To sack, or not to sack? That is the question. All over the world, at season’s end, sports organizations face self-examination: Should we have sacked the coach? should we now sack, or retain, the coach? LaLiga is no different.
Right now, with the final weekend still to play, the Primera Division has seen nine clubs change their manager: two of them (Levante and Alaves) twice. Some of this ruthlessness has been very successful (Barcelona, Elche, Getafe); other examples are risible and the football equivalent of tying your shoelaces together, donning a blindfold and then attempting to run without falling flat on your face (Levante and Alaves).
It’s also a decent bet that by this stage next week the number of managers dismissed or released will have inflated.
Monchi, Sevilla’s director of football, got quite miffed about suggestions that Julen Lopetegui might be shown the door marked “Salida” so that Diego Martinez could be recruited as the next boss. Nobody at San Mames would be surprised if the departure of president Aitor Elizegi, and the onset of elections in late June, might spell an undeserved end to Marcelino’s reign at Athletic Club. Valencia’s Jose Bordalas is far from immune, and while Unai Emery should be untouchable at Villarreal, so long as he wishes to stay, the fact that he didn’t take the Yellow Submarine into either the Europa League or Champions League will have raised eyebrows among the Roig family, father and son, who are celebrating 25 years running the club.
OK, these numbers are a far cry from the prime madness of, say, Jesus Gil, Atletico Madrid’s president, who oversaw 26 changes of coach in nine years (1986-1995.) Yes, soak that in. A new (or returning)”Mister” taking over every four months on average … for nearly a decade. The itinerant incumbents came from Spain, Colombia, Brazil, Argentina, Serbia and England. Totally different men, cultures, ideas. Same result!
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If you’d like a couple of spot-checks against which to measure 2021-22, then exactly 10 years ago, eight LaLiga clubs changed their coach during the season — some more than once. Twenty years ago the number was much smaller: five clubs chose to sack their manager during the season, two of whom, Zaragoza and Mallorca, changed twice.
The disappointing, and slightly surprising, revelation is that across these three samples (which is by no means exhaustive) the pattern suggests that a midseason change of coach is largely positive. Even if that’s often only by the small margin of a place or two higher up the table.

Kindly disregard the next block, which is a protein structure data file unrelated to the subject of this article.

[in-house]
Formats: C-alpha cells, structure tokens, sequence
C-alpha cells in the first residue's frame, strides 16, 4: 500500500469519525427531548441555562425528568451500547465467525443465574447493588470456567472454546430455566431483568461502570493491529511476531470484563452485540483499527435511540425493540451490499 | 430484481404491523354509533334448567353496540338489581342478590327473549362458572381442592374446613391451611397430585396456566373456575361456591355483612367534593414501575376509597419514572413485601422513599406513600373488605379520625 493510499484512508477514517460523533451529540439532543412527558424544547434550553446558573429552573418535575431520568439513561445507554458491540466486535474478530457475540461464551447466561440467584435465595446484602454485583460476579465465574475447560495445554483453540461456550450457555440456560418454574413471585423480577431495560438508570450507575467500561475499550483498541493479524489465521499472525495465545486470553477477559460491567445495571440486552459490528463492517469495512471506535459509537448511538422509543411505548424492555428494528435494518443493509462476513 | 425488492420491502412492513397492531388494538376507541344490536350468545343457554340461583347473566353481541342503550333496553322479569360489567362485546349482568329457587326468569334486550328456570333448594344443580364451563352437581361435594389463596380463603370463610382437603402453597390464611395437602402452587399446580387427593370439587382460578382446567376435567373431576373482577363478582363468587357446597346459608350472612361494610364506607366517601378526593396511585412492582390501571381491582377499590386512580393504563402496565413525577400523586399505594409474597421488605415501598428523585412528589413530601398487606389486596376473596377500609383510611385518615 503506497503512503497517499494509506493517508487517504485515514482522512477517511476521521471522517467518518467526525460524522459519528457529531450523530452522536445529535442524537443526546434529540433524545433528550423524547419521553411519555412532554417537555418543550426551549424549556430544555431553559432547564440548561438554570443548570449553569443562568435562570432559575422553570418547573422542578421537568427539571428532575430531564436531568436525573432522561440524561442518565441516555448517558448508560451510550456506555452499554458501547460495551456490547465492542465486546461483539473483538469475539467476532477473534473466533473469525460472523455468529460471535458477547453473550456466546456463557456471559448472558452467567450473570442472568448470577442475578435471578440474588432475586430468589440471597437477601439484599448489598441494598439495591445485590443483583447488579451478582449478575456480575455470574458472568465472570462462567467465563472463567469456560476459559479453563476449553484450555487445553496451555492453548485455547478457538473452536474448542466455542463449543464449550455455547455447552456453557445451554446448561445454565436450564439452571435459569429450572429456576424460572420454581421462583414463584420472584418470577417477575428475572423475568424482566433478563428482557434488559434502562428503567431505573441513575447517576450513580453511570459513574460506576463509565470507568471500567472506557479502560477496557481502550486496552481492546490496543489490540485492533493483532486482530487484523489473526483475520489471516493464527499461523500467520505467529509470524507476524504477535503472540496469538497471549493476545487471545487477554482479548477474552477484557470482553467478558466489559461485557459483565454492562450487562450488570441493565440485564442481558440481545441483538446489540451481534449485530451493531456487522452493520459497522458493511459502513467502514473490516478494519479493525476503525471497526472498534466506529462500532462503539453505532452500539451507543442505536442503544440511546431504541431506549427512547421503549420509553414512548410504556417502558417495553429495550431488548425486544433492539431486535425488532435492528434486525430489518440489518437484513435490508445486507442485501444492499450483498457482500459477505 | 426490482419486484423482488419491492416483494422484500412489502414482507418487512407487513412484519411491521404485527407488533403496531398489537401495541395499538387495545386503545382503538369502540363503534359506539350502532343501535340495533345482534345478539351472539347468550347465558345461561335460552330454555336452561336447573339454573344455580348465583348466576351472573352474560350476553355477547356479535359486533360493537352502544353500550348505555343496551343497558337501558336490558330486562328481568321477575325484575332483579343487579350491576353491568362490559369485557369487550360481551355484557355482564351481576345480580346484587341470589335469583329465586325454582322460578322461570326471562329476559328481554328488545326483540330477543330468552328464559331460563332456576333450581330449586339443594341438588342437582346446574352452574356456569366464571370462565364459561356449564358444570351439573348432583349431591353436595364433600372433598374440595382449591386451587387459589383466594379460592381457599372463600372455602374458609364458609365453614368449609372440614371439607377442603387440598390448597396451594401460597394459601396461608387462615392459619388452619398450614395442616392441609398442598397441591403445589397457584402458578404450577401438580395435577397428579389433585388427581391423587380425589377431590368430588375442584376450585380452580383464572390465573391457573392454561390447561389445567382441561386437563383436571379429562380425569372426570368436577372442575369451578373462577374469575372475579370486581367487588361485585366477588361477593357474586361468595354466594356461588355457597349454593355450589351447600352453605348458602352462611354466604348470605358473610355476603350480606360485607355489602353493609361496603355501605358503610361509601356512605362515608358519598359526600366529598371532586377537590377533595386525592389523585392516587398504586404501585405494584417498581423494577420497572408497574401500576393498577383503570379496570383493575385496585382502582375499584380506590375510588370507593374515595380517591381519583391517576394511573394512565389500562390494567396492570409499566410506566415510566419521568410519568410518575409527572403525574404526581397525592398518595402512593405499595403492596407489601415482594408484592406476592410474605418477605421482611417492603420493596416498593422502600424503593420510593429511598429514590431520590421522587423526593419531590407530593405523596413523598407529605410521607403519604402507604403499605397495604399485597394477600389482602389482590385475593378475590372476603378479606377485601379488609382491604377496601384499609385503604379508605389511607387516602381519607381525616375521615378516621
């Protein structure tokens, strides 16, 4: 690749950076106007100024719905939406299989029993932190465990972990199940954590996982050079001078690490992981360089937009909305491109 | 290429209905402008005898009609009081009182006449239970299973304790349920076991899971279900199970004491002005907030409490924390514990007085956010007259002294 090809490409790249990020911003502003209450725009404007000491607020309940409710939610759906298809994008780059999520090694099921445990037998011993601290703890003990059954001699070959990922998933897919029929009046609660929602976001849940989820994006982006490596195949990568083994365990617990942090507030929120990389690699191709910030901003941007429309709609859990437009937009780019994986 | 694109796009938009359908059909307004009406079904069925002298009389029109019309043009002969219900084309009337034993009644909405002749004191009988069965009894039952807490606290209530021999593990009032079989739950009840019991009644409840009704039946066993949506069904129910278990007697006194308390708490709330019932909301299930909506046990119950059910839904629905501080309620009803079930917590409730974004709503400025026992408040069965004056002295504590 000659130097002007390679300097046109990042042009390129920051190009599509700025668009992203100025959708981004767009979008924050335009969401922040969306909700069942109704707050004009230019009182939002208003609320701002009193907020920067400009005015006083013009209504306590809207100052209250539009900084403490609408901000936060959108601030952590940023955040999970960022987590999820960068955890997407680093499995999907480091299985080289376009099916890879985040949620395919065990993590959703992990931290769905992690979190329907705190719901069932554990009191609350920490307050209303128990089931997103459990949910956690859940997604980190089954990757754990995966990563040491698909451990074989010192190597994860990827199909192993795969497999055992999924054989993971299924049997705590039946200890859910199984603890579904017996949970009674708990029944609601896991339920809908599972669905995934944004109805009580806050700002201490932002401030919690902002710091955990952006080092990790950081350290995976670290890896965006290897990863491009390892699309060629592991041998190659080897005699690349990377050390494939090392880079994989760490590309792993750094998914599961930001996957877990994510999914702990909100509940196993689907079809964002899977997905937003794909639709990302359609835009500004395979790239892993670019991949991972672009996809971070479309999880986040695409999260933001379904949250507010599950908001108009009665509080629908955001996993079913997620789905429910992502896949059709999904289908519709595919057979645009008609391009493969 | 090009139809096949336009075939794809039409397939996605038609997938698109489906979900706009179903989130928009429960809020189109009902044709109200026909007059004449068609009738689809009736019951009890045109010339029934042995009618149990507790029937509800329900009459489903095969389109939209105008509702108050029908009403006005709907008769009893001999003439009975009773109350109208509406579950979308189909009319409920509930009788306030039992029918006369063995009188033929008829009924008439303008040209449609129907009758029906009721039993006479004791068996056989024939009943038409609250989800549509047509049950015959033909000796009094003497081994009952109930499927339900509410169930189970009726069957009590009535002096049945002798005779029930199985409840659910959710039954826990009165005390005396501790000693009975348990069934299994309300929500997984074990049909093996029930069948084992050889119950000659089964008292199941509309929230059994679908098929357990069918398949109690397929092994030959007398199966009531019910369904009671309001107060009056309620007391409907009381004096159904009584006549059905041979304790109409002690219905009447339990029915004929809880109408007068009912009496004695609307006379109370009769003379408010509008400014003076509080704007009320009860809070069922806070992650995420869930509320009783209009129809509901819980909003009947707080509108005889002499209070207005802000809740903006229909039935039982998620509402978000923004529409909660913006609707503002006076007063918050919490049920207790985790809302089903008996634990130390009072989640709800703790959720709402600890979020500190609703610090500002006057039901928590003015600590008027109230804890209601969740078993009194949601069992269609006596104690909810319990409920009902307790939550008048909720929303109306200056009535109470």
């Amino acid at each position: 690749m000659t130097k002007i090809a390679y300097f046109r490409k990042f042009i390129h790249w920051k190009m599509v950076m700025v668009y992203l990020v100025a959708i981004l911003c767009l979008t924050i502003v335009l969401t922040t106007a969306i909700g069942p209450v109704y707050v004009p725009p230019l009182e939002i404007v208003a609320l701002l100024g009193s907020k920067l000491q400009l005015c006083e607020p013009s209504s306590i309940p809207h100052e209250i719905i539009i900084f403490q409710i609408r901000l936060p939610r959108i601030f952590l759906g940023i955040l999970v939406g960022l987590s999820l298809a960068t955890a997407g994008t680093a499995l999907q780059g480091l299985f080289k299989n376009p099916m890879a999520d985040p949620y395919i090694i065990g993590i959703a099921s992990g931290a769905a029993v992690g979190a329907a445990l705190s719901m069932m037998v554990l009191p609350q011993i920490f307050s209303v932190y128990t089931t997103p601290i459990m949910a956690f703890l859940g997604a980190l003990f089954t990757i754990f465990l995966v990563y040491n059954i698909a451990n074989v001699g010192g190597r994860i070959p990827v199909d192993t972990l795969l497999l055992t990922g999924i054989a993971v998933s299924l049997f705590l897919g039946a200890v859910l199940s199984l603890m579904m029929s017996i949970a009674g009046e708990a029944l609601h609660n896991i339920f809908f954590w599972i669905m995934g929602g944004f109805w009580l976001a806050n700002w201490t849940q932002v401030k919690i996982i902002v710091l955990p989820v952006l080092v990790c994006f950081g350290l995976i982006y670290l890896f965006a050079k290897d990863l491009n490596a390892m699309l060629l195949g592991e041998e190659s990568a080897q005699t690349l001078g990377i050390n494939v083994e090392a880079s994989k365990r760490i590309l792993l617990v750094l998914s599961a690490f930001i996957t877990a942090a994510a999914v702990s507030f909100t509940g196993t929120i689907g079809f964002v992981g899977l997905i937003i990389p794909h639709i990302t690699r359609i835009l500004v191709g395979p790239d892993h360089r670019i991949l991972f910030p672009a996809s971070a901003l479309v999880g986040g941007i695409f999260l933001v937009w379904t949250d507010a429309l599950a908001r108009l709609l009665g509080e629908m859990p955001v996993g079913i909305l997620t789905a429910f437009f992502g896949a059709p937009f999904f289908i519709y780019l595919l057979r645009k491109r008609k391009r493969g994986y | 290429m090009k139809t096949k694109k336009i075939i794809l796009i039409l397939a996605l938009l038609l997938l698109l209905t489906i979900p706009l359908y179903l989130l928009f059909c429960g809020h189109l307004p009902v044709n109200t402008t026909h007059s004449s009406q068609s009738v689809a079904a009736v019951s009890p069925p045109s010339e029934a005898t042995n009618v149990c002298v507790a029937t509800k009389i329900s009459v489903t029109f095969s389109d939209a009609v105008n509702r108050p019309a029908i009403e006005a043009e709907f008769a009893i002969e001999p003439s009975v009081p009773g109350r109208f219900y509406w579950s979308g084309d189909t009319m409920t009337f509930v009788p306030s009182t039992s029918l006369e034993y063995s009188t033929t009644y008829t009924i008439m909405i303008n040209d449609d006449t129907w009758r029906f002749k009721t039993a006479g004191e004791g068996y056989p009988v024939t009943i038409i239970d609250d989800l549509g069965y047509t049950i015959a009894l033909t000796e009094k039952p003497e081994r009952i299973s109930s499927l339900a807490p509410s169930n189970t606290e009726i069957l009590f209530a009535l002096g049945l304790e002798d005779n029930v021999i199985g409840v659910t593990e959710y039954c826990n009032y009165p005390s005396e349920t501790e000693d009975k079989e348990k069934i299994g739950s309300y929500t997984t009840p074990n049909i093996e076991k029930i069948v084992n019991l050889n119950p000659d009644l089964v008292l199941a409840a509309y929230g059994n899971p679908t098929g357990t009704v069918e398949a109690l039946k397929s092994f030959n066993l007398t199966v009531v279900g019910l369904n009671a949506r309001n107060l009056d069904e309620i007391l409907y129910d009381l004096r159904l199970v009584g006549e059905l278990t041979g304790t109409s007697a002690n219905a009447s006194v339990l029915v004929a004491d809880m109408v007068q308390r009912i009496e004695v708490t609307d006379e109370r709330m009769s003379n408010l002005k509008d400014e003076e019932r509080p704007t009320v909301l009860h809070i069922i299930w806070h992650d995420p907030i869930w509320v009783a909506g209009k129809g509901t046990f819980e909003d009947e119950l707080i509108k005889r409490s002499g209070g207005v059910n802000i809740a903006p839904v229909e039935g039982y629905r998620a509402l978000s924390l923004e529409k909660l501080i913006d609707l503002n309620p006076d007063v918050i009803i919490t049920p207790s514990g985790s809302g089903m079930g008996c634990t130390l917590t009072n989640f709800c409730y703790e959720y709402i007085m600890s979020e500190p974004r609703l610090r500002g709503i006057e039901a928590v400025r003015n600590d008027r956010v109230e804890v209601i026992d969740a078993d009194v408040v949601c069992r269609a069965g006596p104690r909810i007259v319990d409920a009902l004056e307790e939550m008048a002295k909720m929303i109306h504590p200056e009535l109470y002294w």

This season, of the eight clubs who lost faith and looked for new inspiration, five are currently better off in the league table. (Let’s exclude Espanyol, who sacked Vicente Moreno only a few days ago and had secured safety long since.)
Ten years ago, of the eight clubs who passed the eject button, five worked well, two stayed the same, one was negative.
Twenty years ago, four out of the five changes improved or significantly improved the clubs (including Rayo, who replaced Andoni Goikoetxea with Gregorio Manzano and jumped from 19th to 11th) who dared to dump.
But enough with trends and stats. It’s worth looking at some of the myopic stupidity which has surrounded these decisions this season.
Let’s take Julio Velazquez’s newly relegated Alaves. On Sunday night their only unquestionably successful, pugnacious and leader on the pitch this season, Joselu, cried in front of the TV cameras while explaining that “we’ve not been up to this challenge all season — this wonderful city [Vitoria] and our brilliant fans deserve so much better.” Fine. Good sentiments. But back in summer 2019, when Abelardo had done a sensational job of coaching Alaves to 11th, three points off a European place and told the board he wanted a new contract, they kicked him out.
Since that day, the club have been through seven managers in 33 months. A new guy, on average, every 20 weeks.
Sacking, evidently, can become fully addictive. But a bad habit. New ideas, new systems; largely the same old players. Alaves just seemed to be placing their hand into a hat, pulling out a name and saying: “Yeah! He’ll do!”
Pablo Machin, all wing backs and 3-5-2; Jose Luis Mendilibar, all high press and high, four-man, defensive line; Javier Calleja, the mini-miracle working who, somehow, saved them from the drop last season but who was sacked when the poor recruitment and squad planning, which had nothing to do with him, came home to roost.